A practical handbook for those researching the life and times of their houses.Your Family History
I was particularly impressed by the great detail the author goes into with each source and how she explains some of the mystifying terms used in old documents. Highlighting the relevant websites as you progress through each chapter is another useful tool, and the ‘Finding…’ part at the end of each section is a great idea, as it can help you hunt down sources with ease.Who Do You Think You Are?
Gill’s text is not only easy to follow for beginners, but also contains up-to-date information for more experience3d researchers. It may inspire those who think they have exhausted all records on a particular house to pick up their notes and try again.
With chapters on using architectural features to date buildings and explaining architectural styles from medieval to modern, this book provides a useful introduction on the physical aspects of buildings to the beginner. The book’s strength lies in guiding the reader towards sources of documentary information that will help them, including various maps, many building-related records such as hearth and window taxes, and people, with copious examples and links to the proliferation of web-based information available to researchers. As the number of sources increases rapidly, so does the need for a book such as this to keep us up to date with what is available.Norfolk Historic Buildings Group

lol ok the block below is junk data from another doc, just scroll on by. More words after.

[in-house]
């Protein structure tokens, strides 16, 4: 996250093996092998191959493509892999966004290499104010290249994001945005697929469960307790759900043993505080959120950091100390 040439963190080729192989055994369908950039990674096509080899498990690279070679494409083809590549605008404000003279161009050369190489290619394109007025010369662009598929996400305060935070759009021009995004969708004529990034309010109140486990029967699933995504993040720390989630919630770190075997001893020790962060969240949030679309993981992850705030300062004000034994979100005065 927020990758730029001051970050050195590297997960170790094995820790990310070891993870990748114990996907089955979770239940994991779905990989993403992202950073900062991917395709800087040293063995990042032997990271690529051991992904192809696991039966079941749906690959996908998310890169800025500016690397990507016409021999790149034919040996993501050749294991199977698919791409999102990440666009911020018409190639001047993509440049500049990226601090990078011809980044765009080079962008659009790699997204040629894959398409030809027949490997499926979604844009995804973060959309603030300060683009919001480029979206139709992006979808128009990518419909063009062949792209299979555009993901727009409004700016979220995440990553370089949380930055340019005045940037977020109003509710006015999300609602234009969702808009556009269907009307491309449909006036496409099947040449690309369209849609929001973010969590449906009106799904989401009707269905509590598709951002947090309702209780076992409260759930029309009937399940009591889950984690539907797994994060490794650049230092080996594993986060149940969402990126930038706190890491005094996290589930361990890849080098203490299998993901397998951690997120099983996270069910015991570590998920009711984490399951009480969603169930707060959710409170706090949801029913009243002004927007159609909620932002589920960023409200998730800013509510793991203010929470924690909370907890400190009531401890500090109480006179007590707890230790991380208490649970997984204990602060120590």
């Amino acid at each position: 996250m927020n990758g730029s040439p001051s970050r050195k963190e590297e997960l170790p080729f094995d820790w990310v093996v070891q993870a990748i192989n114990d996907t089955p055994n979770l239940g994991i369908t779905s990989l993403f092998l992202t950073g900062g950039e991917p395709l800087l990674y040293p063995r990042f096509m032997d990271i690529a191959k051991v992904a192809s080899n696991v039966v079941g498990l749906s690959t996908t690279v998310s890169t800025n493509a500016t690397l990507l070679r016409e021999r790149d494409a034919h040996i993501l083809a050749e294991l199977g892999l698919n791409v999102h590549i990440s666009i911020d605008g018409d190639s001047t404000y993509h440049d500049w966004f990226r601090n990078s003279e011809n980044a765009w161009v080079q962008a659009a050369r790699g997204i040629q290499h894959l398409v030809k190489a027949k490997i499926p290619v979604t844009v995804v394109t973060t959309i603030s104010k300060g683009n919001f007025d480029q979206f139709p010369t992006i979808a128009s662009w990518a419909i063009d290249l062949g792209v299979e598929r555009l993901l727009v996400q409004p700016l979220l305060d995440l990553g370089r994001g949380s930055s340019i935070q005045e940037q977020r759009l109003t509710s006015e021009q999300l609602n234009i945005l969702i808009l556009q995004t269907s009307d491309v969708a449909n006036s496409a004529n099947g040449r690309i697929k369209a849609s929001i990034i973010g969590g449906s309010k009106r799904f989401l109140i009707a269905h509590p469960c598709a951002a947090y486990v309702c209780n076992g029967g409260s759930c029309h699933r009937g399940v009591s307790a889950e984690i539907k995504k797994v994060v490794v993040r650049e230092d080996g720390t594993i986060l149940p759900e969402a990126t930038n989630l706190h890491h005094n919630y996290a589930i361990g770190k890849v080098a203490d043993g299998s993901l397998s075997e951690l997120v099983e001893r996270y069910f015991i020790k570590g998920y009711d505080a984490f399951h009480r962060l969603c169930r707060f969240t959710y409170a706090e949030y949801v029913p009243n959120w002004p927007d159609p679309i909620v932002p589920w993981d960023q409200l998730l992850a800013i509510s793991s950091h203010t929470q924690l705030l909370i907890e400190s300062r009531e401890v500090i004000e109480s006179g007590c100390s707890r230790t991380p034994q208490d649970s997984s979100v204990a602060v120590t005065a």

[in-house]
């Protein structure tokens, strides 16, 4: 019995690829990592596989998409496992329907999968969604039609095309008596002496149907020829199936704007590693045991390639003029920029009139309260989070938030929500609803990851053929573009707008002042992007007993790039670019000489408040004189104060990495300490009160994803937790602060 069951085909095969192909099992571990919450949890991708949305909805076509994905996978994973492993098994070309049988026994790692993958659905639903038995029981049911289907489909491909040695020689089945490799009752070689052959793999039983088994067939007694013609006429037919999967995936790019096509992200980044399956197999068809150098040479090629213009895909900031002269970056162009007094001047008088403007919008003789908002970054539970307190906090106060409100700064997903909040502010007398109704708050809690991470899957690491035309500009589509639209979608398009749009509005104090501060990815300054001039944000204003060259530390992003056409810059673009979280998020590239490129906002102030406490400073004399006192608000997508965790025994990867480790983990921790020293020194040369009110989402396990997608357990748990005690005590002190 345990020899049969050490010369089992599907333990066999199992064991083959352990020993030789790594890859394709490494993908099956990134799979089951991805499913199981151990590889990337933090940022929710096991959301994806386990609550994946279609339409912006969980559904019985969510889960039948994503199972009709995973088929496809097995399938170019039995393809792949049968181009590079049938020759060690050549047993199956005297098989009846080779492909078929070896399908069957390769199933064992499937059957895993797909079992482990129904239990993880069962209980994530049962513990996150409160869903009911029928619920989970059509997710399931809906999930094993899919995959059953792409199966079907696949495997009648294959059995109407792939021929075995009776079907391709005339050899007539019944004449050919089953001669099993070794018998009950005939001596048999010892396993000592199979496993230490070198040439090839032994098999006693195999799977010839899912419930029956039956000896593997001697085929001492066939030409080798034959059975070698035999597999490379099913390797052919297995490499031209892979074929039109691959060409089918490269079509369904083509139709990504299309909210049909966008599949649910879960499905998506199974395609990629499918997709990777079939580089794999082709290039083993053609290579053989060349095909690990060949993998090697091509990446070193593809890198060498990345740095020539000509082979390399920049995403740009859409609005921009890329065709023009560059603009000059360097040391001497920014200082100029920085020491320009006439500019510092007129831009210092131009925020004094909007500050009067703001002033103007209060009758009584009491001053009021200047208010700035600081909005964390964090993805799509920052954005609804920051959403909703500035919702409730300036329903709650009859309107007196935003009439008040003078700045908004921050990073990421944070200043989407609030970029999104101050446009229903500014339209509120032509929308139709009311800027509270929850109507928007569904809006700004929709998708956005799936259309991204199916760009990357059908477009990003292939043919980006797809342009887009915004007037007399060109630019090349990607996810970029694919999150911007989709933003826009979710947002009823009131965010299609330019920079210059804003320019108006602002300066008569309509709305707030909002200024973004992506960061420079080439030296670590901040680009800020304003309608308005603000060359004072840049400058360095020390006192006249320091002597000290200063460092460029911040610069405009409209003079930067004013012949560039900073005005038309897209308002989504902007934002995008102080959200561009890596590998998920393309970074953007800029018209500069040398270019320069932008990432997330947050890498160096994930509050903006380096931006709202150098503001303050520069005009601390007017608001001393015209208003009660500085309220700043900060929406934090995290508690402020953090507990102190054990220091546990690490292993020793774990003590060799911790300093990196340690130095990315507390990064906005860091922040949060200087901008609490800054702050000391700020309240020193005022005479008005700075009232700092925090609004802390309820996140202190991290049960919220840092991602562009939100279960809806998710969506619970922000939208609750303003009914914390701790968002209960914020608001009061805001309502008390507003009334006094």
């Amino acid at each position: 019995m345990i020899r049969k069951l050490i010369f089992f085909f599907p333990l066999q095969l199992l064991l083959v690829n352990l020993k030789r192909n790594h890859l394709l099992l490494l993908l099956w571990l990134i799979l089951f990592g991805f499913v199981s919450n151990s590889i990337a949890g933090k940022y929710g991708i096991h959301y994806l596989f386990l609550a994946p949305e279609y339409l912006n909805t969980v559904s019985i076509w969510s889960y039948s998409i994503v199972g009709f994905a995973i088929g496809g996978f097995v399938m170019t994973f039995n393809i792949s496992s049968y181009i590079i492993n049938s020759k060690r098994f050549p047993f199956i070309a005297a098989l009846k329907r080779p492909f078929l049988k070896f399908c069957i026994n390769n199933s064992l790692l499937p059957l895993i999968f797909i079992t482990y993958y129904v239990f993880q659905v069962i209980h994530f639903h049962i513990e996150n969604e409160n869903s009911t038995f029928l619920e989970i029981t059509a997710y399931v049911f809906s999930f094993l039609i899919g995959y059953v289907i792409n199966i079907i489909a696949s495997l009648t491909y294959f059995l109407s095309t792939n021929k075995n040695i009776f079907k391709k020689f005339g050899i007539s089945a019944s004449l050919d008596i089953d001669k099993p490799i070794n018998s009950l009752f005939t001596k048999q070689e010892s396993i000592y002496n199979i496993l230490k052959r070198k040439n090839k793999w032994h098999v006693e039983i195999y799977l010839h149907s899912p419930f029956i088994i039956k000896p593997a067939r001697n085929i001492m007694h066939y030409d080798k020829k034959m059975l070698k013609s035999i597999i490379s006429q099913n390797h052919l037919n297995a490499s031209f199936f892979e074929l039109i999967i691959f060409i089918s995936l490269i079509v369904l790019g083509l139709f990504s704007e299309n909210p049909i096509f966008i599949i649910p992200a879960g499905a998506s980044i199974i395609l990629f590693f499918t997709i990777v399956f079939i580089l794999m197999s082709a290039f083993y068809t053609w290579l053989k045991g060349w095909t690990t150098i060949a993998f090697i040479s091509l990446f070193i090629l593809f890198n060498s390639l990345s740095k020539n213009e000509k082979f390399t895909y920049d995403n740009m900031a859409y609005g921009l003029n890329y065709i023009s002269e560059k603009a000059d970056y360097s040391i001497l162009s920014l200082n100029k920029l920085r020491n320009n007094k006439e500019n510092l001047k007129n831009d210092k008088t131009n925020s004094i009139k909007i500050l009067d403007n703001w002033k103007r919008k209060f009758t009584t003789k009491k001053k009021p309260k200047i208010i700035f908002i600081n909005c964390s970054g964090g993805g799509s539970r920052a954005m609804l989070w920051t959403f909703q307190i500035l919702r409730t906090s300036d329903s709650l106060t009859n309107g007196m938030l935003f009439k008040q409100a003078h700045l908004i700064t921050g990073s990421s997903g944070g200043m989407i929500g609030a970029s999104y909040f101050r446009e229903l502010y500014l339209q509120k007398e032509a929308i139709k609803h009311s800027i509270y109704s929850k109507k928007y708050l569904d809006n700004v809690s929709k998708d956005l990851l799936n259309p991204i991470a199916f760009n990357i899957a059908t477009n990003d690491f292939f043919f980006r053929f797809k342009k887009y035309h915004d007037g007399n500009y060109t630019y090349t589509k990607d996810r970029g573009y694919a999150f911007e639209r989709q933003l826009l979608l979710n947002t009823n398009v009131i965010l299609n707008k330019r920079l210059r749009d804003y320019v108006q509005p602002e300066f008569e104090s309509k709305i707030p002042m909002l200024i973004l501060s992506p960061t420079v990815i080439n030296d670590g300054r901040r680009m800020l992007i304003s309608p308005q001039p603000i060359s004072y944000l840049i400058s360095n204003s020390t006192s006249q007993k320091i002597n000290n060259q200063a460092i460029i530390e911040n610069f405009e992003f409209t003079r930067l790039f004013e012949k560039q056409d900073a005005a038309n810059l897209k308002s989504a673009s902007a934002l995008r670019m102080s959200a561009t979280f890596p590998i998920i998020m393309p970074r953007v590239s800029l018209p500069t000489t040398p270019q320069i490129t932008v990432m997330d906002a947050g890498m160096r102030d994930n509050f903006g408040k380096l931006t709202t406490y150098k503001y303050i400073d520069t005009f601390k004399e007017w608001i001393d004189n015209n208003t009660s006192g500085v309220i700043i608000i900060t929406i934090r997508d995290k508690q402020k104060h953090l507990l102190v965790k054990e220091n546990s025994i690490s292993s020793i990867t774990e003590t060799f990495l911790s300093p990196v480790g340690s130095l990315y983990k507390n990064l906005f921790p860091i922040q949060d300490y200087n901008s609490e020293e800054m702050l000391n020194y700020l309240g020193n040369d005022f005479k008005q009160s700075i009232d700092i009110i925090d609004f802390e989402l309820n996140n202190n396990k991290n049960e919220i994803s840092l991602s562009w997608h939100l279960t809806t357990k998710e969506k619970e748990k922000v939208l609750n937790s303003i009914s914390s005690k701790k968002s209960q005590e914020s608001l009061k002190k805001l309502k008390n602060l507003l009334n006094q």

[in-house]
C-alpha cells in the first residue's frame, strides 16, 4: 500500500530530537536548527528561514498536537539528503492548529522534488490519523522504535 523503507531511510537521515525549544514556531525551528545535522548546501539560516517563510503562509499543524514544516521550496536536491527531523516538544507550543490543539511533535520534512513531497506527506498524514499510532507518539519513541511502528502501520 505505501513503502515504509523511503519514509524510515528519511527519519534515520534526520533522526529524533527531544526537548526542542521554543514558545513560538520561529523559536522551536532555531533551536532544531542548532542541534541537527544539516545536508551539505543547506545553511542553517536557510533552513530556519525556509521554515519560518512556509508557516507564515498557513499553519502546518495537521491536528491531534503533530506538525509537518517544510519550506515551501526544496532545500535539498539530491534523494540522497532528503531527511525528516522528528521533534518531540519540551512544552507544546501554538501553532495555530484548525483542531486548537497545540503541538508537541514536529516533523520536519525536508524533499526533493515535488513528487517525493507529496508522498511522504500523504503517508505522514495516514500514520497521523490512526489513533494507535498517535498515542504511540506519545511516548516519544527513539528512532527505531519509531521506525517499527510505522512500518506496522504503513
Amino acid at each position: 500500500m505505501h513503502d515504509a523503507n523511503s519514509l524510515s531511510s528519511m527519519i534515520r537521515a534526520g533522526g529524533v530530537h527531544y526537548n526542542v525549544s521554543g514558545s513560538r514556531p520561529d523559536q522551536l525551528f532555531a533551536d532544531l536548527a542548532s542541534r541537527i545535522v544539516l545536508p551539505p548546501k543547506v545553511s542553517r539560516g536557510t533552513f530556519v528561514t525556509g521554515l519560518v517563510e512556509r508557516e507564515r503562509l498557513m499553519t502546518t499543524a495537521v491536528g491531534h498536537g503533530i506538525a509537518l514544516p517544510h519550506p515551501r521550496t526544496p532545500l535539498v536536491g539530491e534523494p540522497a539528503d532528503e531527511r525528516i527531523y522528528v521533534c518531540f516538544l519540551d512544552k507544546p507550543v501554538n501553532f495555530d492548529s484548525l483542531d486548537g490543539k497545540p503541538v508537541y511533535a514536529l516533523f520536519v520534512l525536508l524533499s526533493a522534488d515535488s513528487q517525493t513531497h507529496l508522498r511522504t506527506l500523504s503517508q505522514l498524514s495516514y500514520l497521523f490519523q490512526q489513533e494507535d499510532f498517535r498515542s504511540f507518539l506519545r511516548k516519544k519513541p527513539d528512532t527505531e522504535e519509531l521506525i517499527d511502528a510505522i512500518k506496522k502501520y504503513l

An ancestry book with a difference - many of us will know exactly when our house was built, and by whom, but there are still things to be learned about it, and Gill Blanchard opens several fascinating doors into the history and pasts of our homes that will make for fascinating research.Books Monthly
Foul Deeds and Suspicious Deaths in Wigan (Paperback)
Foul Deeds and Suspicious Deaths in and Around Wigan is a detailed guide to the town's darker side, exploring, often in gory detail, Wigan's more sinister heritage, by examining accounts of murder and suspicious deaths from the middle ages through to the twentieth century. Victorian Wigan was a town seemingly overflowing with criminals, and some of the most gruesome cases, recounted from the reports taken from the Wigan Observer and Wigan Examiner, occurred in the second half of the nineteenth century. Many of the cases are without motice or provocation. Domestic crime features highly, often involving…By Mike Fletcher